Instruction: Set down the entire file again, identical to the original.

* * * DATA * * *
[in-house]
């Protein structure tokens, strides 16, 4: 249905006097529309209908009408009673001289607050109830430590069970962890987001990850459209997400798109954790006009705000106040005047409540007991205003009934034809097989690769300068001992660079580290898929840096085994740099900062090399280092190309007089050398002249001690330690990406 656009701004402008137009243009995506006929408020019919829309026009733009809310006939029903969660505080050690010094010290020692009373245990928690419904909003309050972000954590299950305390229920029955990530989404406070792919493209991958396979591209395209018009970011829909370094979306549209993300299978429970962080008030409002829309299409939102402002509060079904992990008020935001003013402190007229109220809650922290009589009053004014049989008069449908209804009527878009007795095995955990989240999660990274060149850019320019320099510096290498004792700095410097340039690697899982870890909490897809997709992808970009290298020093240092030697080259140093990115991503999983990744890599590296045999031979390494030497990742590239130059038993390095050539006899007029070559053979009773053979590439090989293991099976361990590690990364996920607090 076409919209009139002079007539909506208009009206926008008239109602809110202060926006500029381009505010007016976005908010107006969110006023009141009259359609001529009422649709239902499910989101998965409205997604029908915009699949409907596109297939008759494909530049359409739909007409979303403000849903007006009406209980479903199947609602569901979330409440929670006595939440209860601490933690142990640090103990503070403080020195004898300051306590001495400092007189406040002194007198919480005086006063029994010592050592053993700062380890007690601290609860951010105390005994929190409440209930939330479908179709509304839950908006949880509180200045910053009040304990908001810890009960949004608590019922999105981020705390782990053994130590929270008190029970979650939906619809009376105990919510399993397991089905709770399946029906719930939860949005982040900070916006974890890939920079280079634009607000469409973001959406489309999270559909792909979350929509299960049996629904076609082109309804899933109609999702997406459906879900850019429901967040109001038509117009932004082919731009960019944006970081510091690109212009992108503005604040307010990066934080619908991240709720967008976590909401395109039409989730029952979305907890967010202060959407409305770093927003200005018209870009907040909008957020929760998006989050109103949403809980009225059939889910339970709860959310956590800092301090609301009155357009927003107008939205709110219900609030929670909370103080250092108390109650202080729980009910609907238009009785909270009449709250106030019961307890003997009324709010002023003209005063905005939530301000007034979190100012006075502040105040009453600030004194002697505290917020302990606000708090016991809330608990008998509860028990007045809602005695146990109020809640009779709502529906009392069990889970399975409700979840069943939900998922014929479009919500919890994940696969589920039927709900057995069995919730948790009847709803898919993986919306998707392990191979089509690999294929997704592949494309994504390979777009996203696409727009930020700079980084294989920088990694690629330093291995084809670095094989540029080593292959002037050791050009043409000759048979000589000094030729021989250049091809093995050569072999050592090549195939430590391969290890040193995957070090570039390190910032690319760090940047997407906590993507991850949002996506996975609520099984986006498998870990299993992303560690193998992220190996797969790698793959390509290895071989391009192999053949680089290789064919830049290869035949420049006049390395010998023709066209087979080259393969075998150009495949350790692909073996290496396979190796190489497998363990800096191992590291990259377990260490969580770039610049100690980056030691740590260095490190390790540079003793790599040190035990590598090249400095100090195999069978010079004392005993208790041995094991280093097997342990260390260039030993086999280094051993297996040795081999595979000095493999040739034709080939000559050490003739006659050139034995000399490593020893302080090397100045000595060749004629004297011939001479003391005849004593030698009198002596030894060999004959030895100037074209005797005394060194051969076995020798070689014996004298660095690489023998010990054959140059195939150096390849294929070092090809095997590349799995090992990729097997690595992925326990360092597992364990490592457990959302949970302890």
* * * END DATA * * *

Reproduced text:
[in-house]
């Protein structure tokens, strides 16, 4: 249905006097529309209908009408009673001289607050109830430590069970962890987001990850459209997400798109954790006009705000106040005047409540007991205003009934034809097989690769300068001992660079580290898929840096085994740099900062090399280092190309007089050398002249001690330690990406 656009701004402008137009243009995506006929408020019919829309026009733009809310006939029903969660505080050690010094010290020692009373245990928690419904909003309050972000954590299950305390229920029955990530989404406070792919493209991958396979591209395209018009970011829909370094979306549209993300299978429970962080008030409002829309299409939102402002509060079904992990008020935001003013402190007229109220809650922290009589009053004014049989008069449908209804009527878009007795095995955990989240999660990274060149850019320019320099510096290498004792700095410097340039690697899982870890909490897809997709992808970009290298020093240092030697080259140093990115991503999983990744890599590296045999031979390494030497990742590239130059038993390095050539006899007029070559053979009773053979590439090989293991099976361990590690990364996920607090 076409919209009139002079007539909506208009009206926008008239109602809110202060926006500029381009505010007016976005908010107006969110006023009141009259359609001529009422649709239902499910989101998965409205997604029908915009699949409907596109297939008759494909530049359409739909007409979303403000849903007006009406209980479903199947609602569901979330409440929670006595939440209860601490933690142990640090103990503070403080020195004898300051306590001495400092007189406040002194007198919480005086006063029994010592050592053993700062380890007690601290609860951010105390005994929190409440209930939330479908179709509304839950908006949880509180200045910053009040304990908001810890009960949004608590019922999105981020705390782990053994130590929270008190029970979650939906619809009376105990919510399993397991089905709770399946029906719930939860949005982040900070916006974890890939920079280079634009607000469409973001959406489309999270559909792909979350929509299960049996629904076609082109309804899933109609999702997406459906879900850019429901967040109001038509117009932004082919731009960019944006970081510091690109212009992108503005604040307010990066934080619908991240709720967008976590909401395109039409989730029952979305907890967010202060959407409305770093927003200005018209870009907040909008957020929760998006989050109103949403809980009225059939889910339970709860959310956590800092301090609301009155357009927003107008939205709110219900609030929670909370103080250092108390109650202080729980009910609907238009009785909270009449709250106030019961307890003997009324709010002023003209005063905005939530301000007034979190100012006075502040105040009453600030004194002697505290917020302990606000708090016991809330608990008998509860028990007045809602005695146990109020809640009779709502529906009392069990889970399975409700979840069943939900998922014929479009919500919890994940696969589920039927709900057995069995919730948790009847709803898919993986919306998707392990191979089509690999294929997704592949494309994504390979777009996203696409727009930020700079980084294989920088990694690629330093291995084809670095094989540029080593292959002037050791050009043409000759048979000589000094030729021989250049091809093995050569072999050592090549195939430590391969290890040193995957070090570039390190910032690319760090940047997407906590993507991850949002996506996975609520099984986006498998870990299993992303560690193998992220190996797969790698793959390509290895071989391009192999053949680089290789064919830049290869035949420049006049390395010998023709066209087979080259393969075998150009495949350790692909073996290496396979190796190489497998363990800096191992590291990259377990260490969580770039610049100690980056030691740590260095490190390790540079003793790599040190035990590598090249400095100090195999069978010079004392005993208790041995094991280093097997342990260390260039030993086999280094051993297996040795081999595979000095493999040739034709080939000559050490003739006659050139034995000399490593020893302080090397100045000595060749004629004297011939001479003391005849004593030698009198002596030894060999004959030895100037074209005797005394060194051969076995020798070689014996004298660095690489023998010990054959140059195939150096390849294929070092090809095997590349799995090992990729097997690595992925326990360092597992364990490592457990959302949970302890």